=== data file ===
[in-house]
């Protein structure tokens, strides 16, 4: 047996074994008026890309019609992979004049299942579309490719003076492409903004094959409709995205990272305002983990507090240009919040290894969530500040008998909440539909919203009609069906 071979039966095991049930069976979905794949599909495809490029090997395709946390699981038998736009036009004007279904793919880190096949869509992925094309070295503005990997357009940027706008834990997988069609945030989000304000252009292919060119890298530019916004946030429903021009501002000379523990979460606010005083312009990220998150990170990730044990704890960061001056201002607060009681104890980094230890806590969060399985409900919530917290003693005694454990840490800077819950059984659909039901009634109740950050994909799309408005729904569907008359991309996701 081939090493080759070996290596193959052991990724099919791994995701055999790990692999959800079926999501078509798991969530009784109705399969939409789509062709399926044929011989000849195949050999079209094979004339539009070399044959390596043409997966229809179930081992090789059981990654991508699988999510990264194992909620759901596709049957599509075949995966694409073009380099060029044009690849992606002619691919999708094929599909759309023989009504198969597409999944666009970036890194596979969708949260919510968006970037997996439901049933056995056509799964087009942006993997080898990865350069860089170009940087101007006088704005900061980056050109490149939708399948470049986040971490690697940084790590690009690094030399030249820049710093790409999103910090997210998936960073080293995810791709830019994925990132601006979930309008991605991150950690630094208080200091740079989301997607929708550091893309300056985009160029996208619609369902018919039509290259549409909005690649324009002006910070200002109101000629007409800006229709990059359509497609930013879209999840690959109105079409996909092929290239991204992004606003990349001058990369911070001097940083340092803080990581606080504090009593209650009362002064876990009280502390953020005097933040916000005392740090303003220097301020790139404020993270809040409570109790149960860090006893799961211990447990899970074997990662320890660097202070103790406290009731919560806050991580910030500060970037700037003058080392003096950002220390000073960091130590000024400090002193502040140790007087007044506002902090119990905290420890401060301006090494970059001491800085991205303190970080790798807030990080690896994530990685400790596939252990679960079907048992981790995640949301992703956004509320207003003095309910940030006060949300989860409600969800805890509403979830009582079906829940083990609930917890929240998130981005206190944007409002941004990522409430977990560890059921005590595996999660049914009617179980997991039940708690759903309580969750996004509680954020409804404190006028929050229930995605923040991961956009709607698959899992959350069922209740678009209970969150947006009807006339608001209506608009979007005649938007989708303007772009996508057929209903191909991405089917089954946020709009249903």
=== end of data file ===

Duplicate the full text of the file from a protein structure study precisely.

[in-house]
């Protein structure tokens, strides 16, 4: 047996074994008026890309019609992979004049299942579309490719003076492409903004094959409709995205990272305002983990507090240009919040290894969530500040008998909440539909919203009609069906 071979039966095991049930069976979905794949599909495809490029090997395709946390699981038998736009036009004007279904793919880190096949869509992925094309070295503005990997357009940027706008834990997988069609945030989000304000252009292919060119890298530019916004946030429903021009501002000379523990979460606010005083312009990220998150990170990730044990704890960061001056201002607060009681104890980094230890806590969060399985409900919530917290003693005694454990840490800077819950059984659909039901009634109740950050994909799309408005729904569907008359991309996701 081939090493080759070996290596193959052991990724099919791994995701055999790990692999959800079926999501078509798991969530009784109705399969939409789509062709399926044929011989000849195949050999079209094979004339539009070399044959390596043409997966229809179930081992090789059981990654991508699988999510990264194992909620759901596709049957599509075949995966694409073009380099060029044009690849992606002619691919999708094929599909759309023989009504198969597409999944666009970036890194596979969708949260919510968006970037997996439901049933056995056509799964087009942006993997080898990865350069860089170009940087101007006088704005900061980056050109490149939708399948470049986040971490690697940084790590690009690094030399030249820049710093790409999103910090997210998936960073080293995810791709830019994925990132601006979930309008991605991150950690630094208080200091740079989301997607929708550091893309300056985009160029996208619609369902018919039509290259549409909005690649324009002006910070200002109101000629007409800006229709990059359509497609930013879209999840690959109105079409996909092929290239991204992004606003990349001058990369911070001097940083340092803080990581606080504090009593209650009362002064876990009280502390953020005097933040916000005392740090303003220097301020790139404020993270809040409570109790149960860090006893799961211990447990899970074997990662320890660097202070103790406290009731919560806050991580910030500060970037700037003058080392003096950002220390000073960091130590000024400090002193502040140790007087007044506002902090119990905290420890401060301006090494970059001491800085991205303190970080790798807030990080690896994530990685400790596939252990679960079907048992981790995640949301992703956004509320207003003095309910940030006060949300989860409600969800805890509403979830009582079906829940083990609930917890929240998130981005206190944007409002941004990522409430977990560890059921005590595996999660049914009617179980997991039940708690759903309580969750996004509680954020409804404190006028929050229930995605923040991961956009709607698959899992959350069922209740678009209970969150947006009807006339608001209506608009979007005649938007989708303007772009996508057929209903191909991405089917089954946020709009249903």